Sea Turtle Protection and Shrimp Fisheries 

One of the major threats to sea turtles is getting caught in fishing gear and drowned.  The term for this accidental catch is bycatch. Sea turtle bycatch is a worldwide problem, but one of the first places it received a lot of attention was in the Gulf of Mexico and South Atlantic shrimp fishery. Since the 1970s, scientists, managers, and fishermen have worked together to reduce the frequency at which sea turtles become bycatch. They succeeded with the development of the Turtle Excluder Device (TED).  A TED is a grid, made of metal bars, that is fit into a trawl net.  Small animals, such as shrimp, pass through the grid into the mesh bag at the end of the trawl and are caught.  When larger animals, such as sea turtles, sharks, and sting rays, enter the trawl net, they are stopped by the TED and are able to exit through an opening either at the top or bottom of the net.

The shrimp fishery, which once faced severe restrictions and closures to protect endangered sea turtles, has continued to operate while saving the lives of sea turtles by using TEDs. TEDs have been required in the United States beginning in 1987.  NOAA Fisheries gear experts continue to work with the shrimp fishing industry to develop new and effective ways to reduce bycatch.

NEW: Proposed Rule to Require TEDs on Skimmer Trawl, Pusher-Head Trawl, and Wing Net Vessels (Federal Register, December 16, 2016).

NEW: Draft Environmental Impact Statement to Reduce the Incidental Bycatch and Mortality of Sea Turtles in the Southeastern U.S. Shrimp Fisheries.

NEW: Frequently Asked Questions on the Proposed Rule to Require TEDs on Skimmer Trawl, Pusher-Head Trawl, and Wing Net Vessels.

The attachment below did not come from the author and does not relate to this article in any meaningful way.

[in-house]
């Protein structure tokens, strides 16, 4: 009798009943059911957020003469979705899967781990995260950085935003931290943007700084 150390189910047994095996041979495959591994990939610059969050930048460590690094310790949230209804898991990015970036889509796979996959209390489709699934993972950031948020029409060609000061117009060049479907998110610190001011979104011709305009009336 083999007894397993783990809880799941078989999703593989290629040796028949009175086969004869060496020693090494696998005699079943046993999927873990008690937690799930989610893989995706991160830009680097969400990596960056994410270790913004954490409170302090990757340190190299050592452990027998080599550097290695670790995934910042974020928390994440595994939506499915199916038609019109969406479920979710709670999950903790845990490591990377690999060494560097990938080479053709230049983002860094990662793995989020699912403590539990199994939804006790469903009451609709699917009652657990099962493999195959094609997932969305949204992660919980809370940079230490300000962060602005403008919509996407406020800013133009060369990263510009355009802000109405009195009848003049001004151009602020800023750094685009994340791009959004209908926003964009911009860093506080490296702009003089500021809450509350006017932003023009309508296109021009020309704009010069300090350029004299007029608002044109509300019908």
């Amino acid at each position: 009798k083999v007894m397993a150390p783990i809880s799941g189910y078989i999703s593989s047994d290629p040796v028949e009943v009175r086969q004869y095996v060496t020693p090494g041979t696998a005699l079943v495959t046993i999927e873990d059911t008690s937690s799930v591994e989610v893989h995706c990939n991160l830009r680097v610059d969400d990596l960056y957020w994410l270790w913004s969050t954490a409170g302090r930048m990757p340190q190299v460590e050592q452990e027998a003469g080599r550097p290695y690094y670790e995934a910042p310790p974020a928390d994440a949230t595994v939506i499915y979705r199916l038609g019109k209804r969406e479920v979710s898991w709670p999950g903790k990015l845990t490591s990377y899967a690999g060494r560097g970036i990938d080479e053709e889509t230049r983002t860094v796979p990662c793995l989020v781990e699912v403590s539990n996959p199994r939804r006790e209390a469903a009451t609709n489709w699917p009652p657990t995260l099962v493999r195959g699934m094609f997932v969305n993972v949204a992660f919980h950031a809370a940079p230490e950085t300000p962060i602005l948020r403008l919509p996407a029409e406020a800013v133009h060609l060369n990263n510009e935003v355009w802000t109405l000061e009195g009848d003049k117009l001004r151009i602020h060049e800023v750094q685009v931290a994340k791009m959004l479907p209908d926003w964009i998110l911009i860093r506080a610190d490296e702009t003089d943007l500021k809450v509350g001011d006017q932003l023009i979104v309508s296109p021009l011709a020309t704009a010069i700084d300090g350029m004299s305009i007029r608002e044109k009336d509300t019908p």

Scoping Document for Preparation of a Draft Environmental Impact Statement to Reduce Incidental Bycatch and Mortality of Sea Turtles in the Southeastern U.S. Shrimp Fisheries

Contact Us
For more information about TEDs

Michael Barnette 
Phone: (727) 551-5794
Em
ail: Michael.Barnette@noaa.gov

Learn more about the history behind the development of TEDs and how they have changed over the last decades. 

Learn how to construct, install, and maintain TEDs in compliance with regulations. 

Sea Turtle Bycatch

NOAA Fisheries has produced data on sea turtle bycatch. These data include observed sea turtle interactions in Southeast U.S. shrimp fisheries and reports estimating sea turtle interaction rates and the amount of sea turtle bycatch in the skimmer trawl component of Southeast U.S. shrimp fisheries

  Observed Sea Turtle Interactions, July-September 2016

  Observed Sea Turtle Interactions, October-December 2016

  Observed Sea Turtle Interactions, 2011-2015

  Observer Coverage of the 2014 Gulf of Mexico Skimmer Trawl Fishery.

  Observer Coverage of the 2013 Gulf of Mexico Skimmer Trawl Fishery.

  Observer Coverage of the 2012 Gulf of Mexico Skimmer Trawl Fishery.

The United States Code of Federal Regulations (CFR) contains the detailed regulations that NOAA Fisheries has issued to protect sea turtles under the ESA.

Sea Turtles and TED Regulations (50 CFR 223.205-207).

In April 2014, NOAA Fisheries completed its most recent evaluation of the impacts to sea turtles and other protected species from Southeast shrimp fisheries under Section 7 of the Endangered Species Act.

Management of Federal Shrimp Fisheries 

In addition to the work on TEDs done by the Protected Resources Division, NOAA Fisheries’ Sustainable Fisheries Division is responsible for the management of shrimp fisheries in the Federal waters of the Gulf of Mexico and South Atlantic. For more information about shrimp fisheries management in the Southeast please visit: the Gulf of Mexico Operations Branch or the South Atlantic Operations Branch